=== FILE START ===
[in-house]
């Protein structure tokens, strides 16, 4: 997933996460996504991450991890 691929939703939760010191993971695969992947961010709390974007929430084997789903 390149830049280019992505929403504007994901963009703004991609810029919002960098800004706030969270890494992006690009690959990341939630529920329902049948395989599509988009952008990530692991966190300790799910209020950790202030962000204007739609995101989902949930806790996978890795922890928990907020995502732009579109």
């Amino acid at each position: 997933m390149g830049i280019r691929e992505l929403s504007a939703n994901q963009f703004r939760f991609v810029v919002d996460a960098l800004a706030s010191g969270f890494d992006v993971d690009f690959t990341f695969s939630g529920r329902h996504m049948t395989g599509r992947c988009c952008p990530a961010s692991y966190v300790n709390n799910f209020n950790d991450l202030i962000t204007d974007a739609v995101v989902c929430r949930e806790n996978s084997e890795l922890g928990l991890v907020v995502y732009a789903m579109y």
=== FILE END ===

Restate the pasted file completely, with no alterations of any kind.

[in-house]
């Protein structure tokens, strides 16, 4: 997933996460996504991450991890 691929939703939760010191993971695969992947961010709390974007929430084997789903 390149830049280019992505929403504007994901963009703004991609810029919002960098800004706030969270890494992006690009690959990341939630529920329902049948395989599509988009952008990530692991966190300790799910209020950790202030962000204007739609995101989902949930806790996978890795922890928990907020995502732009579109």
């Amino acid at each position: 997933m390149g830049i280019r691929e992505l929403s504007a939703n994901q963009f703004r939760f991609v810029v919002d996460a960098l800004a706030s010191g969270f890494d992006v993971d690009f690959t990341f695969s939630g529920r329902h996504m049948t395989g599509r992947c988009c952008p990530a961010s692991y966190v300790n709390n799910f209020n950790d991450l202030i962000t204007d974007a739609v995101v989902c929430r949930e806790n996978s084997e890795l922890g928990l991890v907020v995502y732009a789903m579109y």